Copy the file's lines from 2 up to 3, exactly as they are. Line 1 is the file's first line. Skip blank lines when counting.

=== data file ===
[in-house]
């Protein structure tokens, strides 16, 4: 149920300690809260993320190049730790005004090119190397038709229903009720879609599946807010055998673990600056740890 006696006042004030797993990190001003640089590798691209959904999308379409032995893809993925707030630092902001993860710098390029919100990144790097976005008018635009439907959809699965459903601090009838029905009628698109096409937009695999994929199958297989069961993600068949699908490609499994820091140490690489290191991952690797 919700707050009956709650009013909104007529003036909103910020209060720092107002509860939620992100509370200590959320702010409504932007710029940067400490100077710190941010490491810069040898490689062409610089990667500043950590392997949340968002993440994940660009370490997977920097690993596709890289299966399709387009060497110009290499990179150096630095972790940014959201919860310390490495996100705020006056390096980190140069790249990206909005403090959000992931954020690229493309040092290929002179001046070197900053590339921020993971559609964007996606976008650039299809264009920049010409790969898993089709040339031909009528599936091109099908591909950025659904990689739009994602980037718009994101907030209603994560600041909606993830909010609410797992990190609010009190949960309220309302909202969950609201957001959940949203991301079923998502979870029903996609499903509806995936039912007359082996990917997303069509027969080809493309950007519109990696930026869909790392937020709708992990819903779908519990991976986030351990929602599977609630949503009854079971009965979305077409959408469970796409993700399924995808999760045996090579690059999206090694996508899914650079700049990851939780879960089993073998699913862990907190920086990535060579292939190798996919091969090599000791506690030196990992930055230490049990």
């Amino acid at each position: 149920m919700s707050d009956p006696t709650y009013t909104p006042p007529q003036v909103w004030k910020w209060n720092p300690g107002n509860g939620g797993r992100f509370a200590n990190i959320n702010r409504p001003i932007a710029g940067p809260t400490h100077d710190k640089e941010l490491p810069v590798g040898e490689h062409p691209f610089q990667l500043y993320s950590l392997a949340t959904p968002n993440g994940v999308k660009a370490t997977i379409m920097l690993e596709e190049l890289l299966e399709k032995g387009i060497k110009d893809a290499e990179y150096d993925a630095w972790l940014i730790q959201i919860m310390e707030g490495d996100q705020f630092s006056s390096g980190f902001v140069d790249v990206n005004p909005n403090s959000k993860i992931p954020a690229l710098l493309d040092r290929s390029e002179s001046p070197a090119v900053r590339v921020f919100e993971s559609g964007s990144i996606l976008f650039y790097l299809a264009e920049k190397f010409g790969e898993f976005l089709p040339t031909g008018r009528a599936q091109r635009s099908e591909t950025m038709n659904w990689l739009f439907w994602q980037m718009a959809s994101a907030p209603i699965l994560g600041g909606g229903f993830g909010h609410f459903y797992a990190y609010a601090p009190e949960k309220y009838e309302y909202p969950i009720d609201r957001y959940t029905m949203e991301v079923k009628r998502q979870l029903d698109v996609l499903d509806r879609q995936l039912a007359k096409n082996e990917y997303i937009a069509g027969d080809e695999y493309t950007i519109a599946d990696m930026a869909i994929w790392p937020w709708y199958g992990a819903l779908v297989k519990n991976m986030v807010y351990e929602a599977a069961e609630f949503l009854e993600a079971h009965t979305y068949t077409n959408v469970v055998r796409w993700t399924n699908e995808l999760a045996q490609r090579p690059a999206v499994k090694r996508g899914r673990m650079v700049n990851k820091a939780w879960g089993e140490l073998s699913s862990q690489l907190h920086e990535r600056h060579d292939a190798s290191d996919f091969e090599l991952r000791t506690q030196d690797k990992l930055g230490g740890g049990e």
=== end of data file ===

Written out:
């Protein structure tokens, strides 16, 4: 149920300690809260993320190049730790005004090119190397038709229903009720879609599946807010055998673990600056740890 006696006042004030797993990190001003640089590798691209959904999308379409032995893809993925707030630092902001993860710098390029919100990144790097976005008018635009439907959809699965459903601090009838029905009628698109096409937009695999994929199958297989069961993600068949699908490609499994820091140490690489290191991952690797 919700707050009956709650009013909104007529003036909103910020209060720092107002509860939620992100509370200590959320702010409504932007710029940067400490100077710190941010490491810069040898490689062409610089990667500043950590392997949340968002993440994940660009370490997977920097690993596709890289299966399709387009060497110009290499990179150096630095972790940014959201919860310390490495996100705020006056390096980190140069790249990206909005403090959000992931954020690229493309040092290929002179001046070197900053590339921020993971559609964007996606976008650039299809264009920049010409790969898993089709040339031909009528599936091109099908591909950025659904990689739009994602980037718009994101907030209603994560600041909606993830909010609410797992990190609010009190949960309220309302909202969950609201957001959940949203991301079923998502979870029903996609499903509806995936039912007359082996990917997303069509027969080809493309950007519109990696930026869909790392937020709708992990819903779908519990991976986030351990929602599977609630949503009854079971009965979305077409959408469970796409993700399924995808999760045996090579690059999206090694996508899914650079700049990851939780879960089993073998699913862990907190920086990535060579292939190798996919091969090599000791506690030196990992930055230490049990």
């Amino acid at each position: 149920m919700s707050d009956p006696t709650y009013t909104p006042p007529q003036v909103w004030k910020w209060n720092p300690g107002n509860g939620g797993r992100f509370a200590n990190i959320n702010r409504p001003i932007a710029g940067p809260t400490h100077d710190k640089e941010l490491p810069v590798g040898e490689h062409p691209f610089q990667l500043y993320s950590l392997a949340t959904p968002n993440g994940v999308k660009a370490t997977i379409m920097l690993e596709e190049l890289l299966e399709k032995g387009i060497k110009d893809a290499e990179y150096d993925a630095w972790l940014i730790q959201i919860m310390e707030g490495d996100q705020f630092s006056s390096g980190f902001v140069d790249v990206n005004p909005n403090s959000k993860i992931p954020a690229l710098l493309d040092r290929s390029e002179s001046p070197a090119v900053r590339v921020f919100e993971s559609g964007s990144i996606l976008f650039y790097l299809a264009e920049k190397f010409g790969e898993f976005l089709p040339t031909g008018r009528a599936q091109r635009s099908e591909t950025m038709n659904w990689l739009f439907w994602q980037m718009a959809s994101a907030p209603i699965l994560g600041g909606g229903f993830g909010h609410f459903y797992a990190y609010a601090p009190e949960k309220y009838e309302y909202p969950i009720d609201r957001y959940t029905m949203e991301v079923k009628r998502q979870l029903d698109v996609l499903d509806r879609q995936l039912a007359k096409n082996e990917y997303i937009a069509g027969d080809e695999y493309t950007i519109a599946d990696m930026a869909i994929w790392p937020w709708y199958g992990a819903l779908v297989k519990n991976m986030v807010y351990e929602a599977a069961e609630f949503l009854e993600a079971h009965t979305y068949t077409n959408v469970v055998r796409w993700t399924n699908e995808l999760a045996q490609r090579p690059a999206v499994k090694r996508g899914r673990m650079v700049n990851k820091a939780w879960g089993e140490l073998s699913s862990q690489l907190h920086e990535r600056h060579d292939a190798s290191d996919f091969e090599l991952r000791t506690q030196d690797k990992l930055g230490g740890g049990e």